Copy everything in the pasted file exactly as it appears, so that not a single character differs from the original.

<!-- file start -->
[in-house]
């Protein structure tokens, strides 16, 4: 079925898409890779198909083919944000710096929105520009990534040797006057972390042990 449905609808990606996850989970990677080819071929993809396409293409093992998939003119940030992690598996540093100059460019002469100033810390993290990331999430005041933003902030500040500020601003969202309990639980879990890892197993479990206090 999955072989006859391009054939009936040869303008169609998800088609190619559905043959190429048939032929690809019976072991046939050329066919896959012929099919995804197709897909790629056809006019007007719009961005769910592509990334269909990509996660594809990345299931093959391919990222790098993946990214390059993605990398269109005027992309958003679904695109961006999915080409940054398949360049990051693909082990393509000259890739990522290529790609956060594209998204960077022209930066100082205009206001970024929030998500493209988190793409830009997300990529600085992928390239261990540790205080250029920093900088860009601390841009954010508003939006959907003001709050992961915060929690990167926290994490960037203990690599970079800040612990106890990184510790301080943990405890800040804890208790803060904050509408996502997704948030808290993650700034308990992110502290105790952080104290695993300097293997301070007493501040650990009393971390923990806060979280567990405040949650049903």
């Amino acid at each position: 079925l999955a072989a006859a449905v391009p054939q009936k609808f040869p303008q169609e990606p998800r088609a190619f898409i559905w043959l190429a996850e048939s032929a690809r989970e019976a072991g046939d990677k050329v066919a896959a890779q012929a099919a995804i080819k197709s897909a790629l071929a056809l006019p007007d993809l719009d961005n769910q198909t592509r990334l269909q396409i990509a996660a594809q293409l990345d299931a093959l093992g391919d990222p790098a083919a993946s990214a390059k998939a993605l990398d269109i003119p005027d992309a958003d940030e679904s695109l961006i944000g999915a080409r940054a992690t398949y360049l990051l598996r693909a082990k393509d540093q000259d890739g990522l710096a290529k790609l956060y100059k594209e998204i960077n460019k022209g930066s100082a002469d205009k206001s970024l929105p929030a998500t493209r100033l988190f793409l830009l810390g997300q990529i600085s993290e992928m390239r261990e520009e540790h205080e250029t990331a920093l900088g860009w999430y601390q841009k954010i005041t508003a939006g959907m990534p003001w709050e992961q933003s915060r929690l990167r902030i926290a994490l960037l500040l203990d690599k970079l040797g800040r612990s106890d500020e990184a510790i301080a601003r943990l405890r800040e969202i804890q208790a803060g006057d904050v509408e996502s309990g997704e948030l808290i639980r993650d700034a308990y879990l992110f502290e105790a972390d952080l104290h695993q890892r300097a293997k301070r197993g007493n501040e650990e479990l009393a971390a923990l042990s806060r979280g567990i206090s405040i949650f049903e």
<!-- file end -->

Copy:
[in-house]
């Protein structure tokens, strides 16, 4: 079925898409890779198909083919944000710096929105520009990534040797006057972390042990 449905609808990606996850989970990677080819071929993809396409293409093992998939003119940030992690598996540093100059460019002469100033810390993290990331999430005041933003902030500040500020601003969202309990639980879990890892197993479990206090 999955072989006859391009054939009936040869303008169609998800088609190619559905043959190429048939032929690809019976072991046939050329066919896959012929099919995804197709897909790629056809006019007007719009961005769910592509990334269909990509996660594809990345299931093959391919990222790098993946990214390059993605990398269109005027992309958003679904695109961006999915080409940054398949360049990051693909082990393509000259890739990522290529790609956060594209998204960077022209930066100082205009206001970024929030998500493209988190793409830009997300990529600085992928390239261990540790205080250029920093900088860009601390841009954010508003939006959907003001709050992961915060929690990167926290994490960037203990690599970079800040612990106890990184510790301080943990405890800040804890208790803060904050509408996502997704948030808290993650700034308990992110502290105790952080104290695993300097293997301070007493501040650990009393971390923990806060979280567990405040949650049903």
């Amino acid at each position: 079925l999955a072989a006859a449905v391009p054939q009936k609808f040869p303008q169609e990606p998800r088609a190619f898409i559905w043959l190429a996850e048939s032929a690809r989970e019976a072991g046939d990677k050329v066919a896959a890779q012929a099919a995804i080819k197709s897909a790629l071929a056809l006019p007007d993809l719009d961005n769910q198909t592509r990334l269909q396409i990509a996660a594809q293409l990345d299931a093959l093992g391919d990222p790098a083919a993946s990214a390059k998939a993605l990398d269109i003119p005027d992309a958003d940030e679904s695109l961006i944000g999915a080409r940054a992690t398949y360049l990051l598996r693909a082990k393509d540093q000259d890739g990522l710096a290529k790609l956060y100059k594209e998204i960077n460019k022209g930066s100082a002469d205009k206001s970024l929105p929030a998500t493209r100033l988190f793409l830009l810390g997300q990529i600085s993290e992928m390239r261990e520009e540790h205080e250029t990331a920093l900088g860009w999430y601390q841009k954010i005041t508003a939006g959907m990534p003001w709050e992961q933003s915060r929690l990167r902030i926290a994490l960037l500040l203990d690599k970079l040797g800040r612990s106890d500020e990184a510790i301080a601003r943990l405890r800040e969202i804890q208790a803060g006057d904050v509408e996502s309990g997704e948030l808290i639980r993650d700034a308990y879990l992110f502290e105790a972390d952080l104290h695993q890892r300097a293997k301070r197993g007493n501040e650990e479990l009393a971390a923990l042990s806060r979280g567990i206090s405040i949650f049903e």